SEL adds 19-inch alloy wheels, LED headlights, gloss black interior details, sports front seats with massage function and electric lumbar adjustment, heated front seats, heated windscreen washer jets, panoramic sunroof, Active Info Display digital instrument binnacle and adaptive cruise control with distance monitoring.

R-Line adds 20-inch alloy wheels, sport suspensions and R Line styling.

Options include leather upholstery, an electric tailgate, keyless entry and start and a three-pin plug in the boot.

Child seats that fit a Volkswagen Tiguan (2016)

Our unique Car Seat Chooser shows you which child car seats will fit this car and which seat positions that they will fit, so that you don't have to check every car seat manufacturer's website for compatibility.

Which car seat will suit you?

What's the Volkswagen Tiguan (2016) like to drive?

The Volkswagen Tiguan comes with 1.4-litre or 2.0-litre petrol engine, with outputs of 125PS, 150PS or 180PS. Diesel models are all 2.0 TDI, with 115PS, 150PS, 190PS or 240PS. The most frugal model is the 115PS front-wheel drive diesel, with economy of 60.1mpg.

The 150PS diesel engine will be the most popular choice and, in front-wheel drive manual form, it’s only marginally less economical than the 115PS version, with an official figure of 58.9mpg and emissions of 125g/km. This engine is also offered with a 4Motion all-wheel drive, while a seven-speed DSG can be paired to front- and all-wheel drive variants.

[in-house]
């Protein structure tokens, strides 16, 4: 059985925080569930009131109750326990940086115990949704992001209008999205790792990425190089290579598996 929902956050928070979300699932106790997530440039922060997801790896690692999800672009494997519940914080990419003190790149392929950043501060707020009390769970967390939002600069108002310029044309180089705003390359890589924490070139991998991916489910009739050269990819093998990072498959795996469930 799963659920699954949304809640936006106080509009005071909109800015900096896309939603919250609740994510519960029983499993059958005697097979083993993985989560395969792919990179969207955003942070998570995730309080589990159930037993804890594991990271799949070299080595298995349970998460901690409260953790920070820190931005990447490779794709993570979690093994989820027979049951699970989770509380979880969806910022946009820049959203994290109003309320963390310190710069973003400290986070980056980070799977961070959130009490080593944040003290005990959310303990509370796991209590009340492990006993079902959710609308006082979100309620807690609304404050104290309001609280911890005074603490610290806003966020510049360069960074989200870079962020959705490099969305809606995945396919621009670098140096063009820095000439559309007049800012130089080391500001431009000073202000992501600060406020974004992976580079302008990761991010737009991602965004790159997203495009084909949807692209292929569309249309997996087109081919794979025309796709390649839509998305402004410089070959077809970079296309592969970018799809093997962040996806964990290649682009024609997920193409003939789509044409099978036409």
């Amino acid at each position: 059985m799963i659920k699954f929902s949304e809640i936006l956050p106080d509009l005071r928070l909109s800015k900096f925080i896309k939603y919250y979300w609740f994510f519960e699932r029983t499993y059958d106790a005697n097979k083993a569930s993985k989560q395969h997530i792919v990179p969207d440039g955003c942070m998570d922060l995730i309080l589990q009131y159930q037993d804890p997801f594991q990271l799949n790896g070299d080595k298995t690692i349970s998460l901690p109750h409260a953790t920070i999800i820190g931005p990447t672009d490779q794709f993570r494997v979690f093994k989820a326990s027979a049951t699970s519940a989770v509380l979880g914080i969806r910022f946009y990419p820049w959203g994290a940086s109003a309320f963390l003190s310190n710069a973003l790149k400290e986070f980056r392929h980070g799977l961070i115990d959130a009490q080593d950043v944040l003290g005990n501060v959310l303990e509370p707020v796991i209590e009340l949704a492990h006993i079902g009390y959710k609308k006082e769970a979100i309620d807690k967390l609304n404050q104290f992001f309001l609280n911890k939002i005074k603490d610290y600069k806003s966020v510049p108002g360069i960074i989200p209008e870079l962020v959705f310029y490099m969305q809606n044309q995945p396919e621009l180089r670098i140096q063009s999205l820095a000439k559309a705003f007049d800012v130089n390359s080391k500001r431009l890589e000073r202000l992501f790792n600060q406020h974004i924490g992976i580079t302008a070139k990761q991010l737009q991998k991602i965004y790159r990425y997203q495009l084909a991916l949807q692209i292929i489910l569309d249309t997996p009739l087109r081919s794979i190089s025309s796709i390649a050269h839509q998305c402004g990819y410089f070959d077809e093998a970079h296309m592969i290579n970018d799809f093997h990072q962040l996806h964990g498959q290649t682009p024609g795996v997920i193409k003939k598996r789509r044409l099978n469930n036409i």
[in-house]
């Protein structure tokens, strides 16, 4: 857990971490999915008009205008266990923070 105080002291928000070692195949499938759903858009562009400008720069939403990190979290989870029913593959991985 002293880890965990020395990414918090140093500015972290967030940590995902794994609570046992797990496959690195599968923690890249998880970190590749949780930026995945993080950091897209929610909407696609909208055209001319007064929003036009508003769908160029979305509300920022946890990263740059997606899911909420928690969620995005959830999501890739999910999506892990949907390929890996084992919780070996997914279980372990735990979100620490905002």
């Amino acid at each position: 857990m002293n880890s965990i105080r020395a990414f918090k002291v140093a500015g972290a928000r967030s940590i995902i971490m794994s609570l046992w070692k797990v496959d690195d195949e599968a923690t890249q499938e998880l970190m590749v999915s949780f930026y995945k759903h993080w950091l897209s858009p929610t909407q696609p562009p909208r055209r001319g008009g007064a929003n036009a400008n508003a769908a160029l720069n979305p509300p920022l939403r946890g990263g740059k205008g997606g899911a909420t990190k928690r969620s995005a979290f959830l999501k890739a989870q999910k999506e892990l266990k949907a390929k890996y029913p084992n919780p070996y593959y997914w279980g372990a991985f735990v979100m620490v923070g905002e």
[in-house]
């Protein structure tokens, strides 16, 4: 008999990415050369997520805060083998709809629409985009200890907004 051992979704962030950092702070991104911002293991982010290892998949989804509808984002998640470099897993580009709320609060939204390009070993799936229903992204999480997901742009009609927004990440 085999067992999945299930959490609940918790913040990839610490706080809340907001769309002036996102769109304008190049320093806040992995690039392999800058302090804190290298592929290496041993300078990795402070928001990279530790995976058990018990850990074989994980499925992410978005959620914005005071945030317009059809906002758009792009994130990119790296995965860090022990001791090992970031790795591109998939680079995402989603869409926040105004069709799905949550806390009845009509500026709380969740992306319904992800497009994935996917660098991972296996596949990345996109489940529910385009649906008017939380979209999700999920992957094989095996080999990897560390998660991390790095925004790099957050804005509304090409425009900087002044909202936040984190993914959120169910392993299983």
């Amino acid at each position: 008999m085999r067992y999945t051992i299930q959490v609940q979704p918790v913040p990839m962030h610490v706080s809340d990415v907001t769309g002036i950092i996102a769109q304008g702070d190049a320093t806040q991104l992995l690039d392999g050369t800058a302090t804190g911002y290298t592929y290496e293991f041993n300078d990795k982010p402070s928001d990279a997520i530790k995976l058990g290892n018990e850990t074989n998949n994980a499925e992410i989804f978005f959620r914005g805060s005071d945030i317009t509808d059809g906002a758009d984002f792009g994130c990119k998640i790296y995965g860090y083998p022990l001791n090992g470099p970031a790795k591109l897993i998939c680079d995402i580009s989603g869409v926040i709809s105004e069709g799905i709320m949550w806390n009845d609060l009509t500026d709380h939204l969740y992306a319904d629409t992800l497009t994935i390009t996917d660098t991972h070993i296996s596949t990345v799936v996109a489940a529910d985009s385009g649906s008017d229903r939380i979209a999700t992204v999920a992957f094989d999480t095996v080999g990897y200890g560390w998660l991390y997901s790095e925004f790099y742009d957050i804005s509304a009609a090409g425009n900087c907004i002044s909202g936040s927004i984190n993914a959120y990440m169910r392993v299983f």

The 190PS and 240PS diesel engines are only available in conjunction with all-wheel drive and a seven-speed DSG. All of the diesel variants require AdBlue to meet emissions requirements. The AdBlue tank can be filled up by the owner alongside the diesel filler, although it can be cheaper in some cases to have a refill at the dealer. Refills are required at roughly 4000 mile intervals.

Whether with a manual or automatic transmission, the 150PS diesel really suits the Tiguan well. It’s extremely quiet unless pushed particularly hard, plus it develops a healthy 340Nm of torque from 1750rpm. It has excellent motorway cruising capability and plenty of easily-accessible overtaking shove, without much need to change down a gear.

Not that working the manual gearbox is hard – it’s very light and smooth, as is the clutch. The steering is nicely weighted and the brakes are powerful, inspiring confidence on a country road. Handling is neat and predictable, with plenty of grip – especially in 4Motion variants – but the suspension is on the firm side.

Potholes and undulations could be more smoothly ironed out, but the Tiguan never gets to the stage where it could be called uncomfortable. While the Tiguan will likely spend most of its time on road, all 4Motion variants come with a dial for choosing between off-road modes, along with a snow setting.

For drivers who are planning to go off the beaten track on a regular basis there is an Outdoor pack, which adds plastic cladding to the wheel arches and bumpers, along with underbody protection. For towing caravans onto fields this option might be handy, as would the trailer assistance system, which will automatically reverse a trailer at a selectable angle.